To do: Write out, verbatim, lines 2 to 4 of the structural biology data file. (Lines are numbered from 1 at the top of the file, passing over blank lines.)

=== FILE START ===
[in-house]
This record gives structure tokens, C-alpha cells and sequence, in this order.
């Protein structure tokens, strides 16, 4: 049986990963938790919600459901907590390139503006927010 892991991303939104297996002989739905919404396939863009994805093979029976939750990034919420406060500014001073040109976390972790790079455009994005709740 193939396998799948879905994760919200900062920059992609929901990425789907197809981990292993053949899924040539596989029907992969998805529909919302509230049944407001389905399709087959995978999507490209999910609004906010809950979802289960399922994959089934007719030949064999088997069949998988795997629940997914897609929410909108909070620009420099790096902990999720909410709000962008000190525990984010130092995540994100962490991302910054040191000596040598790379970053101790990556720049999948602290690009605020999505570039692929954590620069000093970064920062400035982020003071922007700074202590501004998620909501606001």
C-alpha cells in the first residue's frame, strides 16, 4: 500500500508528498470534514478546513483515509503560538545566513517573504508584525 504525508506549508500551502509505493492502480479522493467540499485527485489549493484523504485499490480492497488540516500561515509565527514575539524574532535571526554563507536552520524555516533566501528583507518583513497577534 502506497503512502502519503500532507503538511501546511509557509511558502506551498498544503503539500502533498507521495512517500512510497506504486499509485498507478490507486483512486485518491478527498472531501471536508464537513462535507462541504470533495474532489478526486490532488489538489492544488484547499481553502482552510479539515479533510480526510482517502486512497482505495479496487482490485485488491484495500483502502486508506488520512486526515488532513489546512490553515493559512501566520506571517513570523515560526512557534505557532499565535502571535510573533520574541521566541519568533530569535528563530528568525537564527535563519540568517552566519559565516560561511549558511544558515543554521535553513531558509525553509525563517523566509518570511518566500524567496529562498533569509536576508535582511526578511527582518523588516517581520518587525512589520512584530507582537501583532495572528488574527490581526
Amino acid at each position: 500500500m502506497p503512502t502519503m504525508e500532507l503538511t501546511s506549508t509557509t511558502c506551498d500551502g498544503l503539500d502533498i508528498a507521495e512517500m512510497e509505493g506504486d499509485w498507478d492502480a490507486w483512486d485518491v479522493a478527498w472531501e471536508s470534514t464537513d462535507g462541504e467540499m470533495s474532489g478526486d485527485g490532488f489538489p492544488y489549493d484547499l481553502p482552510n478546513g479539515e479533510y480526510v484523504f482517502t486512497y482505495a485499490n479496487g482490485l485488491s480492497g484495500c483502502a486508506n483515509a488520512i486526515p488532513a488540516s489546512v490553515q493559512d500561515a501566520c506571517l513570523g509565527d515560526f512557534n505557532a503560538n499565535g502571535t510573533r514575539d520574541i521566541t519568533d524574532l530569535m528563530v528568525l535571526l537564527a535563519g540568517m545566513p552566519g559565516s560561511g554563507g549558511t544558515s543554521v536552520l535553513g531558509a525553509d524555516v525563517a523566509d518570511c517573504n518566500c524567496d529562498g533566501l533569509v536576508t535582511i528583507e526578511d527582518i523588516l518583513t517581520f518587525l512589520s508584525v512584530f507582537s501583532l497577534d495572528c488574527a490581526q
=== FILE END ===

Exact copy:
This record gives structure tokens, C-alpha cells and sequence, in this order.
């Protein structure tokens, strides 16, 4: 049986990963938790919600459901907590390139503006927010 892991991303939104297996002989739905919404396939863009994805093979029976939750990034919420406060500014001073040109976390972790790079455009994005709740 193939396998799948879905994760919200900062920059992609929901990425789907197809981990292993053949899924040539596989029907992969998805529909919302509230049944407001389905399709087959995978999507490209999910609004906010809950979802289960399922994959089934007719030949064999088997069949998988795997629940997914897609929410909108909070620009420099790096902990999720909410709000962008000190525990984010130092995540994100962490991302910054040191000596040598790379970053101790990556720049999948602290690009605020999505570039692929954590620069000093970064920062400035982020003071922007700074202590501004998620909501606001």
C-alpha cells in the first residue's frame, strides 16, 4: 500500500508528498470534514478546513483515509503560538545566513517573504508584525 504525508506549508500551502509505493492502480479522493467540499485527485489549493484523504485499490480492497488540516500561515509565527514575539524574532535571526554563507536552520524555516533566501528583507518583513497577534 502506497503512502502519503500532507503538511501546511509557509511558502506551498498544503503539500502533498507521495512517500512510497506504486499509485498507478490507486483512486485518491478527498472531501471536508464537513462535507462541504470533495474532489478526486490532488489538489492544488484547499481553502482552510479539515479533510480526510482517502486512497482505495479496487482490485485488491484495500483502502486508506488520512486526515488532513489546512490553515493559512501566520506571517513570523515560526512557534505557532499565535502571535510573533520574541521566541519568533530569535528563530528568525537564527535563519540568517552566519559565516560561511549558511544558515543554521535553513531558509525553509525563517523566509518570511518566500524567496529562498533569509536576508535582511526578511527582518523588516517581520518587525512589520512584530507582537501583532495572528488574527490581526